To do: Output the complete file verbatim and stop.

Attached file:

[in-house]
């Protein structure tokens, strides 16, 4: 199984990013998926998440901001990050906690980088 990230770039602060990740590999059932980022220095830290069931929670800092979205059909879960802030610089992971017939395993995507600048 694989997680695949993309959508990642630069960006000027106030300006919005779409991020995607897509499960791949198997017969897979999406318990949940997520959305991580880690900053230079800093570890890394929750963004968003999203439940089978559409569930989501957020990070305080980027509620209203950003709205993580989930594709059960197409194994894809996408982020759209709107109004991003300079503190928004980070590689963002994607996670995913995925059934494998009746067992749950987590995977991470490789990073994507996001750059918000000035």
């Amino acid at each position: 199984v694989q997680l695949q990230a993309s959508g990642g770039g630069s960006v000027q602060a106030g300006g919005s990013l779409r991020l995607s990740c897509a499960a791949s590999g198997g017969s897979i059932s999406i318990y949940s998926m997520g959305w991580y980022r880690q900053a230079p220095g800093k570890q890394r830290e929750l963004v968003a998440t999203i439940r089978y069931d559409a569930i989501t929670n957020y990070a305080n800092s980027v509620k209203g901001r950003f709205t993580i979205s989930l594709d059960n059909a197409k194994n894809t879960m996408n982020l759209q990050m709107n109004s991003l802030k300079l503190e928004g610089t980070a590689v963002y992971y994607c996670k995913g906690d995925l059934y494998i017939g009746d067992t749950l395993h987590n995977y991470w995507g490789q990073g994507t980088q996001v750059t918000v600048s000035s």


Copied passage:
[in-house]
């Protein structure tokens, strides 16, 4: 199984990013998926998440901001990050906690980088 990230770039602060990740590999059932980022220095830290069931929670800092979205059909879960802030610089992971017939395993995507600048 694989997680695949993309959508990642630069960006000027106030300006919005779409991020995607897509499960791949198997017969897979999406318990949940997520959305991580880690900053230079800093570890890394929750963004968003999203439940089978559409569930989501957020990070305080980027509620209203950003709205993580989930594709059960197409194994894809996408982020759209709107109004991003300079503190928004980070590689963002994607996670995913995925059934494998009746067992749950987590995977991470490789990073994507996001750059918000000035």
């Amino acid at each position: 199984v694989q997680l695949q990230a993309s959508g990642g770039g630069s960006v000027q602060a106030g300006g919005s990013l779409r991020l995607s990740c897509a499960a791949s590999g198997g017969s897979i059932s999406i318990y949940s998926m997520g959305w991580y980022r880690q900053a230079p220095g800093k570890q890394r830290e929750l963004v968003a998440t999203i439940r089978y069931d559409a569930i989501t929670n957020y990070a305080n800092s980027v509620k209203g901001r950003f709205t993580i979205s989930l594709d059960n059909a197409k194994n894809t879960m996408n982020l759209q990050m709107n109004s991003l802030k300079l503190e928004g610089t980070a590689v963002y992971y994607c996670k995913g906690d995925l059934y494998i017939g009746d067992t749950l395993h987590n995977y991470w995507g490789q990073g994507t980088q996001v750059t918000v600048s000035s």